The Scottish Intercollegiate Guideline Network has updated its guidance on pharmacological management of migraine. The update covers acute and chronic migraine and includes a treatment algorithm.
Key points for GPs
- Aspirin 900mg is recommended as a first-line treatment. Ibuprofen 400mg is also recommended as first-line, increasing to 600mg if required.
- Triptans are recommended as first-line treatment, with sumatriptan 50-100mg as first choice.
- In adults, consider metoclopramide 10mg or prochlorperazine 10mg as antiemetics.
- Propranolol 80–160mg daily is recommended as a first-line prophylactic treatment.
- Sodium valproate 400–1500mg daily can be considered as a prophylactic treatment. Topiramate, amitriptyline and candesartan are alternatives.
- Patients overusing acute treatment should be warned at the outset about the risk of developing overuse headache.
SIGN includes sodium valproate as a prophylactic option for episodic or chronic migraine, in contrast to the NICE guidance on headache. GPs should be aware sodium valproate is associated with foetal malformation and poorer cognitive outcomes in children exposed to it in the womb and must counsel women for whom they are considering it on the risks of getting pregnant while on the drug.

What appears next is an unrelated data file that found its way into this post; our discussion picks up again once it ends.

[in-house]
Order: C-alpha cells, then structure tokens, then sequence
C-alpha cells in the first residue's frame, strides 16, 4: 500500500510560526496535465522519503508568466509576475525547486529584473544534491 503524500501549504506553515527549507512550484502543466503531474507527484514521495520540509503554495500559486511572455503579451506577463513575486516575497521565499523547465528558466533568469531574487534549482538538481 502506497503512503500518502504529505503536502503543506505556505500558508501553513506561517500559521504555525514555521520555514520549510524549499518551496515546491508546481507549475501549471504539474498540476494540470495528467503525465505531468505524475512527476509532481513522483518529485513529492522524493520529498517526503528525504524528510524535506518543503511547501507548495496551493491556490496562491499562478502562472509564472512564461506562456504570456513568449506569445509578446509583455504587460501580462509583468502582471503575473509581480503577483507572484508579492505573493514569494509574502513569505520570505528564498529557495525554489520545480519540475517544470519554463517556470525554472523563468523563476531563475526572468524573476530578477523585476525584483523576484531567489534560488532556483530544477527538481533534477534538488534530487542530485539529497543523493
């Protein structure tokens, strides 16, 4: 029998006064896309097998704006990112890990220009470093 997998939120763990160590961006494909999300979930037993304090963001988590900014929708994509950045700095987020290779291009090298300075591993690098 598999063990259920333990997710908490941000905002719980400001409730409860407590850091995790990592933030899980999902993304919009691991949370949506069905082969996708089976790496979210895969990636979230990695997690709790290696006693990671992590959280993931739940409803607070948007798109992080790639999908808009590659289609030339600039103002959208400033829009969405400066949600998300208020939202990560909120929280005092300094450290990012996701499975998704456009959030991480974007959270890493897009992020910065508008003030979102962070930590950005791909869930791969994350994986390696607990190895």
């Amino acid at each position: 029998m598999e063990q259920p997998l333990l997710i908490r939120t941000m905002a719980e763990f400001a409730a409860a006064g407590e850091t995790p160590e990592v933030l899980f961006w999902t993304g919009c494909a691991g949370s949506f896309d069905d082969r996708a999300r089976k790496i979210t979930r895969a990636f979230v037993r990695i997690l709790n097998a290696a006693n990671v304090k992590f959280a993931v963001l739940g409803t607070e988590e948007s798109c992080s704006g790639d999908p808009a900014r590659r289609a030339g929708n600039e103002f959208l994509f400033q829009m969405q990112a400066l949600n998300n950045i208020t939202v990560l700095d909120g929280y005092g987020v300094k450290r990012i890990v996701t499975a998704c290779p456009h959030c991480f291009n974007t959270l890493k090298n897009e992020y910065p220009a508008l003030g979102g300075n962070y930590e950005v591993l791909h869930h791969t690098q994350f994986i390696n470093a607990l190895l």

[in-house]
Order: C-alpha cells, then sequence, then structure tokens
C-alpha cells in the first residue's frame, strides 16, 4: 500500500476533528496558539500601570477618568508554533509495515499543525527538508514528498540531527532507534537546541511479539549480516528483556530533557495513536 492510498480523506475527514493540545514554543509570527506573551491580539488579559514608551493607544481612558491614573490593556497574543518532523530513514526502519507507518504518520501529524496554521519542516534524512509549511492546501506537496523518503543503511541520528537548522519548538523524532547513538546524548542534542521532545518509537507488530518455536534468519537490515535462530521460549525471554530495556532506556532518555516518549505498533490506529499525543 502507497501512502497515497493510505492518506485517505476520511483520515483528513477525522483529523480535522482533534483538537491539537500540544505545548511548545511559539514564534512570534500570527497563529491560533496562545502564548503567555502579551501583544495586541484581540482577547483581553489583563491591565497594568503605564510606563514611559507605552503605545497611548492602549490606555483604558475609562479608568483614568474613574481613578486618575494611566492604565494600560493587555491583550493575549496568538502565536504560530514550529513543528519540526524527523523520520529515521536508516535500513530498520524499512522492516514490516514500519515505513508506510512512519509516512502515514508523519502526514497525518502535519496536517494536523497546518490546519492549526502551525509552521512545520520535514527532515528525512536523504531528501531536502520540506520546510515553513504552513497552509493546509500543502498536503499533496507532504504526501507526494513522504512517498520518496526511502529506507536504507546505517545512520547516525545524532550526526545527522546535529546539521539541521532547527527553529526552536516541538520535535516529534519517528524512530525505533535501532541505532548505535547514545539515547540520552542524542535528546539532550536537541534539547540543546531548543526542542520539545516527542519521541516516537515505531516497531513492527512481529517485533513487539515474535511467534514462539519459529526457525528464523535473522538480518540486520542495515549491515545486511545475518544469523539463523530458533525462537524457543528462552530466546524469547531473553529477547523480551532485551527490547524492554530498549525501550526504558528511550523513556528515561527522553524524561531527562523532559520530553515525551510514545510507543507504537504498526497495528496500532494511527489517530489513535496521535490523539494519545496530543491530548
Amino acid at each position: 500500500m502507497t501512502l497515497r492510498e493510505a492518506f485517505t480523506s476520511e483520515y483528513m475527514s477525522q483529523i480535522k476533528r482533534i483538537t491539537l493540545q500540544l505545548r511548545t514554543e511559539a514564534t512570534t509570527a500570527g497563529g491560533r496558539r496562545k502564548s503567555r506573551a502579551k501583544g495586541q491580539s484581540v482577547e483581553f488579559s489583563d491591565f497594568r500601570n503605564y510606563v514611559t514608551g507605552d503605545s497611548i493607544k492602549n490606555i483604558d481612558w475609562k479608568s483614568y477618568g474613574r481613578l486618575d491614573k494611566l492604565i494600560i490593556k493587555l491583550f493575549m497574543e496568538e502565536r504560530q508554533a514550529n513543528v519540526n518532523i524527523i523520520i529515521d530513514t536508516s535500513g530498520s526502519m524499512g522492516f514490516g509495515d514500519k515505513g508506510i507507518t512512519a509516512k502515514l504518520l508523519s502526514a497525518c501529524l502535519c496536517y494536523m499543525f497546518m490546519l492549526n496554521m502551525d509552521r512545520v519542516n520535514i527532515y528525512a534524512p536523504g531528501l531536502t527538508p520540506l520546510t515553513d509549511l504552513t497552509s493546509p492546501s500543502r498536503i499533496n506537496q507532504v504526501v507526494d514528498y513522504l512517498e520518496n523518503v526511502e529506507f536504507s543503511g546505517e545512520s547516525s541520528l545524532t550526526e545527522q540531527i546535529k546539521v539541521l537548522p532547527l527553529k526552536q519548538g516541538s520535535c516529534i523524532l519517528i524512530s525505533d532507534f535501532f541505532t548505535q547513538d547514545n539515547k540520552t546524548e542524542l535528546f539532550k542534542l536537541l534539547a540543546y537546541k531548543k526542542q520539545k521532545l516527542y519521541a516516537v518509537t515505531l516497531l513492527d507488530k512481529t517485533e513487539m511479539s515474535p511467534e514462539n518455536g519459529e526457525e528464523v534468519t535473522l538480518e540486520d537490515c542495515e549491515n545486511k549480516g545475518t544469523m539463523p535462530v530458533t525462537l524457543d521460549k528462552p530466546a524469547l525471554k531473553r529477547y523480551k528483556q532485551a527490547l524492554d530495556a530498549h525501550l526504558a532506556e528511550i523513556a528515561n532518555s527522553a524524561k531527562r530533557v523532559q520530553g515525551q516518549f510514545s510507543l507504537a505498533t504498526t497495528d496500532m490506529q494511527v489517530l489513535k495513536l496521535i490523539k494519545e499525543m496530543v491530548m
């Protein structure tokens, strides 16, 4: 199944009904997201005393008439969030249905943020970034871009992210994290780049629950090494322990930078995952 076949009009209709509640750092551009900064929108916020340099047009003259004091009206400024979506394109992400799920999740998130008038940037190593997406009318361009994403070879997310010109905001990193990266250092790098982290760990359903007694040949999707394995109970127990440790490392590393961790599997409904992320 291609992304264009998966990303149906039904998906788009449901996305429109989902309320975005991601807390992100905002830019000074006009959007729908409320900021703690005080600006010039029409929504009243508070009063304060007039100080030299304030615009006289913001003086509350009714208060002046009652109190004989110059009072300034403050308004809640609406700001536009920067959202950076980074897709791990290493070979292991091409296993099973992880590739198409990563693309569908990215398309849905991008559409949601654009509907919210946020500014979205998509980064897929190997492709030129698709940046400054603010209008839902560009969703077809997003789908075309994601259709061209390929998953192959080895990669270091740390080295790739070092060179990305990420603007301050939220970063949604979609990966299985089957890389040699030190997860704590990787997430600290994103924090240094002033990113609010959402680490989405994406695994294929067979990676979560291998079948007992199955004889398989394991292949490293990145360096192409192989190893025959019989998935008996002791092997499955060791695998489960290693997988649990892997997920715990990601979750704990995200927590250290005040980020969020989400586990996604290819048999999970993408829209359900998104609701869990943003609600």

Dr David Kernick, GPSI in headache at the Exeter Headache Clinic, commented: ‘Migraine is in the top five of the WHO disability index and the second most common cause of work absence, yet the needs of many sufferers go unmet. The revised SIGN guidelines give clear advice on the management of the patient who presents with migraine and the associated issue of medication overuse headache. Non-drug approaches including botox, occipital nerve injection and electrical stimulation devices are also included.’